41 Pages Posted: 22 Mar 2021

See all articles by Fiona M. Scott Morton

Fiona M. Scott Morton

Yale School of Management; National Bureau of Economic Research (NBER)

Michael Kades

Washington Center for Equitable Growth

Date Written: March 19, 2021


In this article we argue addressing entry barriers created by network effects is critical to remedying a monopolization violation in a social network market (e.g. Facebook). For a social network, interoperability is likely a necessary, but not necessarily a sufficient, condition for an effective remedy. Mandatory interoperability based on robust and effective rules could overcome the network effects that protect the incumbent from entry, maximizing the potential for new entrants to enter at minimal cost, compete in the market, and take share from the incumbent. This remedy could be ordered in addition to other relief such as a divestiture, and indeed could be complementary to it, or stand on its own. In today’s internet-based network markets, interoperability carries no incremental costs such as dedicated wires and machines that were true of the telecom interoperability of past decades. Its main cost is the establishment of an open standard to exchange commonly used functionalities (e.g. text, images) of social networks. If this remedy were ordered by a court after a finding of antitrust liability, the standard should be overseen by an agency to ensure it serves to protect competition, lower entry barriers, and erode market power. Entrants who wish to interoperate with the incumbent could demonstrate adherence to privacy and security standards and receive royalty-free licenses.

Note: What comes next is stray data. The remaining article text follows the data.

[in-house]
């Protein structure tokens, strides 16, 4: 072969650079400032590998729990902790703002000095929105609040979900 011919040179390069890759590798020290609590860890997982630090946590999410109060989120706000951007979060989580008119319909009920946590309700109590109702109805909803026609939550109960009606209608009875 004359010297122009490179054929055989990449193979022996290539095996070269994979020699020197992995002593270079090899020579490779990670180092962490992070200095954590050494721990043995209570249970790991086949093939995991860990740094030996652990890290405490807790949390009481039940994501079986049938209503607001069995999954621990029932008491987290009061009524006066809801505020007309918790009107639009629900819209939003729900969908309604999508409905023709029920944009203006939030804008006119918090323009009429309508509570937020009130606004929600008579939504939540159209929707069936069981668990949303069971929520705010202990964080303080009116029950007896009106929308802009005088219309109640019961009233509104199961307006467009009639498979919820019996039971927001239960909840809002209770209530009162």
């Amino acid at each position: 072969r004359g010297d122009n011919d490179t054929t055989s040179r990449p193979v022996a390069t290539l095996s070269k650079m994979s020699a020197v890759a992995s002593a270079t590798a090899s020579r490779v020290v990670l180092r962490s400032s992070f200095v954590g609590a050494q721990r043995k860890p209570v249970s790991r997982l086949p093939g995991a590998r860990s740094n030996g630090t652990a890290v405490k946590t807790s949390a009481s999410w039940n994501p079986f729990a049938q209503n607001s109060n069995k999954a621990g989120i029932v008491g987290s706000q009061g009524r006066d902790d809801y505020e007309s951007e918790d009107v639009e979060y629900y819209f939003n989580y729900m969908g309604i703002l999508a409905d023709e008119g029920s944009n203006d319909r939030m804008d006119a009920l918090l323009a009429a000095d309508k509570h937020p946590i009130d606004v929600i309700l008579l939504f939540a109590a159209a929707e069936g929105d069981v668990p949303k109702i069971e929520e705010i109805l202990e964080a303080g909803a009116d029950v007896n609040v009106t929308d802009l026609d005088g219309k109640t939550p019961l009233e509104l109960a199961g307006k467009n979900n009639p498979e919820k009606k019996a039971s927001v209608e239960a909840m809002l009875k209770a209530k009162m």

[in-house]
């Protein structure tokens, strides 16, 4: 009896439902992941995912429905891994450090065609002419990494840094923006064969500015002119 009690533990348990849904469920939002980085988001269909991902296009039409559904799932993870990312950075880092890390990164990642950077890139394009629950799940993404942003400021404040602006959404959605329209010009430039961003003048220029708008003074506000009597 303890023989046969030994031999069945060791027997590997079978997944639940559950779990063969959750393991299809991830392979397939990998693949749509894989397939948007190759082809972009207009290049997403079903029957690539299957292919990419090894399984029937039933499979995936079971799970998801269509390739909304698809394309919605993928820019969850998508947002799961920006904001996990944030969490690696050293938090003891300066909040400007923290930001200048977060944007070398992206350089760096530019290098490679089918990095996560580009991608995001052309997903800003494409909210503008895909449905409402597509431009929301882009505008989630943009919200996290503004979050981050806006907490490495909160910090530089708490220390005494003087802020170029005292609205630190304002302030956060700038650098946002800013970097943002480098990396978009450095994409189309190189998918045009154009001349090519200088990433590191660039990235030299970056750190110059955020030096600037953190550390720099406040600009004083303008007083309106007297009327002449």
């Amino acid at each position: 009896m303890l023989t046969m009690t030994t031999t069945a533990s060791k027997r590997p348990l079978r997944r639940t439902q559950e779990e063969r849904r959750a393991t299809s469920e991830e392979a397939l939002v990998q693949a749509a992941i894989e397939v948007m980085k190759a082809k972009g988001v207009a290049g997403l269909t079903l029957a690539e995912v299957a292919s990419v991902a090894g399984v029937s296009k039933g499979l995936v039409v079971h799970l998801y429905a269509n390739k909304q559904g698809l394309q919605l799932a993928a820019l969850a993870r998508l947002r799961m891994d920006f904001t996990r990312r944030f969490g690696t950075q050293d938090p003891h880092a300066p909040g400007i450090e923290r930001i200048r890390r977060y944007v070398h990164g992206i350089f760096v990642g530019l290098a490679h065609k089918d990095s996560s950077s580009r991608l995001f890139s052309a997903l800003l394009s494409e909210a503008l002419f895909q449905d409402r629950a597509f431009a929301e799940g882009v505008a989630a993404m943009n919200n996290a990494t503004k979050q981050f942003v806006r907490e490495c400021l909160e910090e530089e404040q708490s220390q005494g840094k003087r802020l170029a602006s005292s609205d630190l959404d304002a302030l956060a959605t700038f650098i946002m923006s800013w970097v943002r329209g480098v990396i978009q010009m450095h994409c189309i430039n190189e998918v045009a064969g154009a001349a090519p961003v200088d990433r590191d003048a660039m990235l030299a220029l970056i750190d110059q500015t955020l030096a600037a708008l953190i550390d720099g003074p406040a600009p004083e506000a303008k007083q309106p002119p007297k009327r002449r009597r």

Keywords: interoperability, monopolization, digital platforms, social networks

JEL Classification: L41, L51

Suggested Citation

Scott Morton, Fiona M. and Kades, Michael, INTEROPERABILITY AS A COMPETITION REMEDY FOR DIGITAL NETWORKS (March 19, 2021). Available at SSRN: or

Fiona M. Scott Morton (Contact Author)

Yale School of Management ( email )

493 College St
New Haven, CT CT 06520
United States

National Bureau of Economic Research (NBER)

1050 Massachusetts Avenue
Cambridge, MA 02138
United States

Michael Kades

Washington Center for Equitable Growth ( email )

Washington, DC
United States

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